Withholding any of this information may negatively affect the outcome of the surgery. If the patient is undergoing any concurrent treatment for other compromising medical conditions, the endodontist may need to consult with their other physicians. All of the above is necessary for optimal results.
What to Know About Apicoectomies
The more patients understand what to expect from an apicoectomy, the more prepared they will be. Modern technologies, such as 3D Cone Beam digital imaging and operating microscopes, allow endodontists to complete surgeries more efficiently and successfully than ever before. As such, they can rest assured that they are in safe hands.
Recovering After Apicoectomies
The endodontist and the team will review the post-operative complications and instructions before you leave the office. Some stitches or sutures will be necessary to assist in tissue healing. Though the surrounding bone will take a few months to heal, most patients can return to everyday activities as soon as a day after surgery.
During the recovery process, any pain or discomfort is usually mild and easily manageable with over-the-counter or prescribed pain medications. Patients who are experiencing any persistent or concerning pain should contact their endodontist immediately. They should also take care to follow all post-operative instructions as provided by their endodontist.
Call Us Today
For many people, root canal surgeries can be the last viable option to save a natural tooth. The team at Tranquility Dental Spa can help. Call us today at 980-316-7109 to schedule an appointment or learn more about our services.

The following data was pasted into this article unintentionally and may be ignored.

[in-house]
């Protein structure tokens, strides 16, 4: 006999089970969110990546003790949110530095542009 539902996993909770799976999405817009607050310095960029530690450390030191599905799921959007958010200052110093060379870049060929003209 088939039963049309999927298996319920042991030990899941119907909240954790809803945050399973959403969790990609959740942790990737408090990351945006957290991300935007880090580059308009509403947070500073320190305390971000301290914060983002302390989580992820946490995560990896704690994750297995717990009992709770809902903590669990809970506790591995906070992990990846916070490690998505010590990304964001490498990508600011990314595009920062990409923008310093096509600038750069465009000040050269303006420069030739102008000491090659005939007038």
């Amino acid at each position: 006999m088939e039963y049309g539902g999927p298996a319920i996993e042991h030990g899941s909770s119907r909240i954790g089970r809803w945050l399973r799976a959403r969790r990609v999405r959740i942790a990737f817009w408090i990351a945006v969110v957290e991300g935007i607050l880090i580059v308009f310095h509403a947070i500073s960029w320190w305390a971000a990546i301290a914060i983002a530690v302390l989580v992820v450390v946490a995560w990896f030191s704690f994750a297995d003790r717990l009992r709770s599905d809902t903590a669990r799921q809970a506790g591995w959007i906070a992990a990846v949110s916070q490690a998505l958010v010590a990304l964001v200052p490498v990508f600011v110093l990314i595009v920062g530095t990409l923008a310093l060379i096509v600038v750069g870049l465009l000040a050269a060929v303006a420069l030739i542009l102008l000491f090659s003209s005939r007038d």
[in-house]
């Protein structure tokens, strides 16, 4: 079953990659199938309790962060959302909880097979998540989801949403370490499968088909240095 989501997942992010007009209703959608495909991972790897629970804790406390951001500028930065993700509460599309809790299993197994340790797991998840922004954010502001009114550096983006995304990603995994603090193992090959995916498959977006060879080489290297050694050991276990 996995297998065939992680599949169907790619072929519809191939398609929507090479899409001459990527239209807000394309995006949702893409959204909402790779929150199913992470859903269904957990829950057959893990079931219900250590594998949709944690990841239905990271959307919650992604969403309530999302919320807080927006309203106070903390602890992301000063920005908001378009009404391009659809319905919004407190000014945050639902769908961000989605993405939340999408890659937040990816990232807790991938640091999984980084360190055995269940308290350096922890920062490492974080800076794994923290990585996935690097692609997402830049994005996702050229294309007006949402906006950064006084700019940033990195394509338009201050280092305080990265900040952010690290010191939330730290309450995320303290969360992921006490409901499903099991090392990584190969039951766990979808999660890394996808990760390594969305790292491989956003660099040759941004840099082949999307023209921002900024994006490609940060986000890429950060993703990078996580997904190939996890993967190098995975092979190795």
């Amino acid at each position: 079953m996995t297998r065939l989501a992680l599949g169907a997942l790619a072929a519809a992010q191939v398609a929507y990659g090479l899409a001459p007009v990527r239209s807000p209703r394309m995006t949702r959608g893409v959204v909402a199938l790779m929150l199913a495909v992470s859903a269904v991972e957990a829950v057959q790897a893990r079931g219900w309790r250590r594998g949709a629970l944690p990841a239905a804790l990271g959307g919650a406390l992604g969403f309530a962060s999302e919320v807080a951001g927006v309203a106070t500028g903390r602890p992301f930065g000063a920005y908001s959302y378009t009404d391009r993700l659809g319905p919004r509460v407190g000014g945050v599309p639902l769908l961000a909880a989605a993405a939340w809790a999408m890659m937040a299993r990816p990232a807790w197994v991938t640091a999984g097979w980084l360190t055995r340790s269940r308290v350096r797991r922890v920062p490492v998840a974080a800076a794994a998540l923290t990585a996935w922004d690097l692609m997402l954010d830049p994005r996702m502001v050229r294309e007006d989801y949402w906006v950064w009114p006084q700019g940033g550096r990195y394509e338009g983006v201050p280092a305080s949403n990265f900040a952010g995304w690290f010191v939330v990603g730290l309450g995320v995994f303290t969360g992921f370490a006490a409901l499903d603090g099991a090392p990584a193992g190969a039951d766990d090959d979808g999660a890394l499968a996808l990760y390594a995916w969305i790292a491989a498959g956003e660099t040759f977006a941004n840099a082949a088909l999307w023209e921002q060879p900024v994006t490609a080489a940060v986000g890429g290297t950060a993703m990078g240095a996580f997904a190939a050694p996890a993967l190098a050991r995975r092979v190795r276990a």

Frequently Asked Questions
Do apicoectomies hurt?
During the procedure, anesthesia will be used for pain control. You may experience some minor pain or swelling, which is to be expected with any surgery. Postoperative pain will be managed with the use of prescribed or over the counter pain medications and/or antibiotics. It is important to following all the post-operative instructions in order to minimize any discomfort.
Can I drive myself home after my apicoectomy?
This varies on a case by case basis. During the consultation before the day of the surgery, this will be discussed with the endodontist. This will allow you enough time to make any necessary travel arrangements.
Are there any alternatives to apicoectomies?
Tooth extraction is typically the only alternative to apicoectomies. It is always best to preserve the natural teeth, as any viable tooth option must allow the patient to maintain tooth function and prevent shifting.
How should I take care of my teeth after my apicoectomy?
With endodontic treatment, teeth should last as long as natural teeth without any special care. Standard oral hygiene practices should still apply: brush and floss regularly and use Listerine mouthrinse.
When can I eat solid food again?
It is best to stick to soft foods and cool liquids for the first few days following an apicoectomy. Avoid hot drinks and hard or crunchy foods for the first eight to 10 days. Otherwise, you may end up irritating the surgical area. Your endodontist will give you specific recommendations after the surgery.